LA riots left lasting mark on Korean-American community

KOREATOWN, LOS ANGELES (KABC) -- The images are iconic. They are also reviled by many in the Korean-American community because the cameras didn't portray the turmoil that gave rise to what they call "saigu." Their version of 9/11.

The effect of the 1992 Los Angeles riots was like post-traumatic stress disorder on a community-wide scale.

It took significant soul-searching to reach across the seismic split.

Sonny Kang, then a college student who joined a self-styled militia, was overcome when he heard the pleas from respected elders pouring from Korean radio.

"I know I was afraid," said Kang. "During the riots, everyone thought they were the good guy."

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Kang translated the frantic archived audio of a woman's voice speaking in Korean from an iPad.

"She is saying, 'Help me, help me. There is someone smashing the windows, trying to get in.'"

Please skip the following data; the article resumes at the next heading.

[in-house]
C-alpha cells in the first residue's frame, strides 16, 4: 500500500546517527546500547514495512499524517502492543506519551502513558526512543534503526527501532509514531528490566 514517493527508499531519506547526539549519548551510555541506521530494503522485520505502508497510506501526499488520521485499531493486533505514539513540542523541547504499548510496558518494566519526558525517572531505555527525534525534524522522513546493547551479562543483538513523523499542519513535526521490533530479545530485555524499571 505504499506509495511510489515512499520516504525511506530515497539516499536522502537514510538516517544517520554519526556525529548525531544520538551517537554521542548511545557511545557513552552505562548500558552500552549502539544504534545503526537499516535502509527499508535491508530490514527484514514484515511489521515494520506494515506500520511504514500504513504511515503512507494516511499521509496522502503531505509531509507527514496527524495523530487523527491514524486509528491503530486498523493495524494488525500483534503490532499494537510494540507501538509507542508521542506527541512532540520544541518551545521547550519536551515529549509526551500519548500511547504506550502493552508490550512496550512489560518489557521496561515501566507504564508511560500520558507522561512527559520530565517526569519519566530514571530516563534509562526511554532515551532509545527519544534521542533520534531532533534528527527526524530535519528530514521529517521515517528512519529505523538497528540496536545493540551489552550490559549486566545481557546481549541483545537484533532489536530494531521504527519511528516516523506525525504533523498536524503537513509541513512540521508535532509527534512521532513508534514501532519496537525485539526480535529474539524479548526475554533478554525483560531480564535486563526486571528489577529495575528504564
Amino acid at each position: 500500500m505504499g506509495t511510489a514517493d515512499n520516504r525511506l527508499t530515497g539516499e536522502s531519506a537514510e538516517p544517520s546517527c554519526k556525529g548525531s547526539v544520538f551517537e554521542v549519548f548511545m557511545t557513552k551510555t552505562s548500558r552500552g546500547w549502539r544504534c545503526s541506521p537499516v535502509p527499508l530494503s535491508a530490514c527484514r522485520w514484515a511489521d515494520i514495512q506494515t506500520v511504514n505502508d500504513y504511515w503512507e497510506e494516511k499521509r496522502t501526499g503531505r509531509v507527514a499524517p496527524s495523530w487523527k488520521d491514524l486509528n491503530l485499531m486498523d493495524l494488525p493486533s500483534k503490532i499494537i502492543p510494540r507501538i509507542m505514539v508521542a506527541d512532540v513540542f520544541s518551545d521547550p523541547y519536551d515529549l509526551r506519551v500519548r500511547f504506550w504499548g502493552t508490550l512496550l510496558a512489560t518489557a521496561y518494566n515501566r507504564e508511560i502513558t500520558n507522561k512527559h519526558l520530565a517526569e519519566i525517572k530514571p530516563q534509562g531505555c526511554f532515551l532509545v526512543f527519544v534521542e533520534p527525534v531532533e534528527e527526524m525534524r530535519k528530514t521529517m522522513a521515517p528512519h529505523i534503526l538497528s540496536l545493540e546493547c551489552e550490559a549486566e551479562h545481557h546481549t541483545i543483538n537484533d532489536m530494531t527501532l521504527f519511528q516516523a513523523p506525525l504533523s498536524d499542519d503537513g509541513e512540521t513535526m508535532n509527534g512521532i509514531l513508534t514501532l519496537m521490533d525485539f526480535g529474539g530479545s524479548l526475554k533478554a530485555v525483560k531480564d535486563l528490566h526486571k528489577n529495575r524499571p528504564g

The social order seemed to be unravelling on live television.

"It isn't a Hollywood action shot. This is an actual life that we are talking about. We got shot at - windows, car windows. Fly by bullets come by. They are shooting at us," said Dr. Kee Wan Ha, a local supermarket owner.

Ha was steps from a worker struck by a fatal bullet. "Somehow the line of fire caught the security guard and he lie there," Ha said.

"No police officer, no fire department, especially in my store," Ha said. He still sheds tears when he thinks about the ordeal.

Despair could only be conquered by healing through multi-racial church and community groups. In mediation and leadership workshops, they found the power to listen and to learn.

Stewart Kwoh heads Asian Americans Advancing Justice. "Because people didn't know each other, they didn't know their backgrounds. They didn't know the histories, they didn't know the tensions that each ethnic group felt," said. Kwoh.

Today Sonny Kang is a father, a banker and a volunteer with Korean churches for community development. For Kang, there is no justice unless it exists for all.

"Times have changed and people have to change," said Kang.

"There is no such thing as a bad race. It is good versus evil. It is hate versus love. I make sure to teach my kids that people are people."
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